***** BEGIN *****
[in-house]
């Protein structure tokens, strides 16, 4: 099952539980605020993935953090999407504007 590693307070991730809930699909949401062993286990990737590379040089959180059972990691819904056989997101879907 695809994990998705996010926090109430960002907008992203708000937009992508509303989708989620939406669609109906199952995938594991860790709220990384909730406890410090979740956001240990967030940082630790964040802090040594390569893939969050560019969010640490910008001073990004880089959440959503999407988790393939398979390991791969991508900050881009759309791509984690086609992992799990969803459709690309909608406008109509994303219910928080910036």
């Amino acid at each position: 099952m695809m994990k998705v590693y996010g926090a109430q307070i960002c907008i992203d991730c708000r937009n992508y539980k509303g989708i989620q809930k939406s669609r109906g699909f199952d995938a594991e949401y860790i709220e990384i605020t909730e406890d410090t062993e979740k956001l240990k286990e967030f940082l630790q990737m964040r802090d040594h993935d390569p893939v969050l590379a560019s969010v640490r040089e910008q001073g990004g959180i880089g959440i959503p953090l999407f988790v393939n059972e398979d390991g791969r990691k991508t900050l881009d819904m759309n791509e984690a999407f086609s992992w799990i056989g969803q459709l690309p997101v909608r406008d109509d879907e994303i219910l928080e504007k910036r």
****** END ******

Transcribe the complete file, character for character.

[in-house]
């Protein structure tokens, strides 16, 4: 099952539980605020993935953090999407504007 590693307070991730809930699909949401062993286990990737590379040089959180059972990691819904056989997101879907 695809994990998705996010926090109430960002907008992203708000937009992508509303989708989620939406669609109906199952995938594991860790709220990384909730406890410090979740956001240990967030940082630790964040802090040594390569893939969050560019969010640490910008001073990004880089959440959503999407988790393939398979390991791969991508900050881009759309791509984690086609992992799990969803459709690309909608406008109509994303219910928080910036």
């Amino acid at each position: 099952m695809m994990k998705v590693y996010g926090a109430q307070i960002c907008i992203d991730c708000r937009n992508y539980k509303g989708i989620q809930k939406s669609r109906g699909f199952d995938a594991e949401y860790i709220e990384i605020t909730e406890d410090t062993e979740k956001l240990k286990e967030f940082l630790q990737m964040r802090d040594h993935d390569p893939v969050l590379a560019s969010v640490r040089e910008q001073g990004g959180i880089g959440i959503p953090l999407f988790v393939n059972e398979d390991g791969r990691k991508t900050l881009d819904m759309n791509e984690a999407f086609s992992w799990i056989g969803q459709l690309p997101v909608r406008d109509d879907e994303i219910l928080e504007k910036r």